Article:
The U.S. Government urged a democratic, free, and fair 2008 national election open to all parties; however, observers noted the 2008 election did not fully meet international standards. Approximately two dozen embassy observers monitored election preparations throughout the country, calling on election officials, meeting with party representatives, and following up on allegations of irregularities. In 18 of 24 provinces, 47 embassy poll-watching teams monitored election-day activities. The U.S. Government supported programs that organized 22 debates involving 93 candidates from the 11 political parties; the debates were attended by more than 22,000 voters and followed by several million persons on radio and television. Two of the debates involved only female candidates, and the United States funded the radio broadcast of 13 women's forums, attended by 36 female candidates. Government accountability programs funded by the United States included 175 constituency dialogues in 10 provinces involving 55 National Assembly members and 73,400 citizens and support for commune council contact and consultation with underrepresented groups at the village level.

U.S. embassy officials continue to press for strengthening the rule of law and ensuring judicial independence while promoting the corruption-free administration of the courts. One U.S.-funded program launched a client counseling competition for law students. The same program installed signboards with public information in 21 courts throughout the country. The U.S. Government sponsors a pilot program at the Kandal province court to improve court transparency. The U.S. Government announced its direct support to the UN side of the hybrid Khmer Rouge Tribunal and strongly advocates for efforts to address allegations of corruption in the administration of the court. To aid in bringing to justice Khmer Rouge leaders and those most responsible for Pol Pot-era atrocities, the United States continues to support the country's only independent NGO devoted to documenting the crimes against humanity committed by the former Khmer Rouge regime. U.S. efforts to promote media freedom centered on programs to educate journalists on their role in a democratic society and to improve the quality of reporting. The U.S. Government sponsored training and a competition on press coverage of the Khmer Rouge Tribunal and, separately, an investigative reporting competition in cooperation with the Club of Cambodian Journalists that encouraged journalists to develop in-depth reporting on local land disputes. The U.S. Government also translated and continued to distribute copies of An Effective Press Office, a publication that emphasizes the importance of a free press in democracies and the role that government officials play in media relations.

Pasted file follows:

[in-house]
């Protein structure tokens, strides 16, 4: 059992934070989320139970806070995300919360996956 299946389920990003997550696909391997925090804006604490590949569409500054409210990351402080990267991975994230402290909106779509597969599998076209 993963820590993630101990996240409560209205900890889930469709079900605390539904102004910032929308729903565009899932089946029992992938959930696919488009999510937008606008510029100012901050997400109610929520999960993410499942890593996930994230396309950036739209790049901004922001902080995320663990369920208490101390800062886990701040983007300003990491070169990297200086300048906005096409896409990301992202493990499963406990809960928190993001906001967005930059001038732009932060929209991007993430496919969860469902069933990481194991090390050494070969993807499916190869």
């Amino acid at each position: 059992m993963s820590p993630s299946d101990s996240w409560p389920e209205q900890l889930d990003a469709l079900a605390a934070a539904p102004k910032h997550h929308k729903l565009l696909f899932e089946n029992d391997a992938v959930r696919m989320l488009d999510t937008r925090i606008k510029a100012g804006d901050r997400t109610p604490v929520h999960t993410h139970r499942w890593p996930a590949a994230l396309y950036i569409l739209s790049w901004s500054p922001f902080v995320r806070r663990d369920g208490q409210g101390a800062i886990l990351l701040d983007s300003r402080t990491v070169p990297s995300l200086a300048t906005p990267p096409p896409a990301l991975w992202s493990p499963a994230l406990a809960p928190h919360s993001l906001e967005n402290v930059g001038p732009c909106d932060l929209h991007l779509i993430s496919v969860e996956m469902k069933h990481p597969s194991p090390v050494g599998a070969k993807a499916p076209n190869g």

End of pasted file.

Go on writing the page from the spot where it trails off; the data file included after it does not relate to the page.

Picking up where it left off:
U.S. officials promote the opening of political space by supporting human rights groups that focus on access to civil, political, and legal rights. The United States provides funding for, engages with, and promotes local NGOs that provide investigative, legal, or other assistance related to alleged human rights abuses. A U.S.-funded local legal defense NGO continues to provide legal aid services for the poor. In addition, the United States funds programs to protect worker rights by monitoring labor conditions in garment factories, supporting a labor arbitration mechanism, and combating the worst forms of child labor. Combating trafficking in persons is a vital component of the U.S. strategy to promote human rights. In partnership with NGOs and government ministries and agencies, the U.S. Government supports government efforts to combat trafficking in persons.

[This is a mobile copy of Cambodia]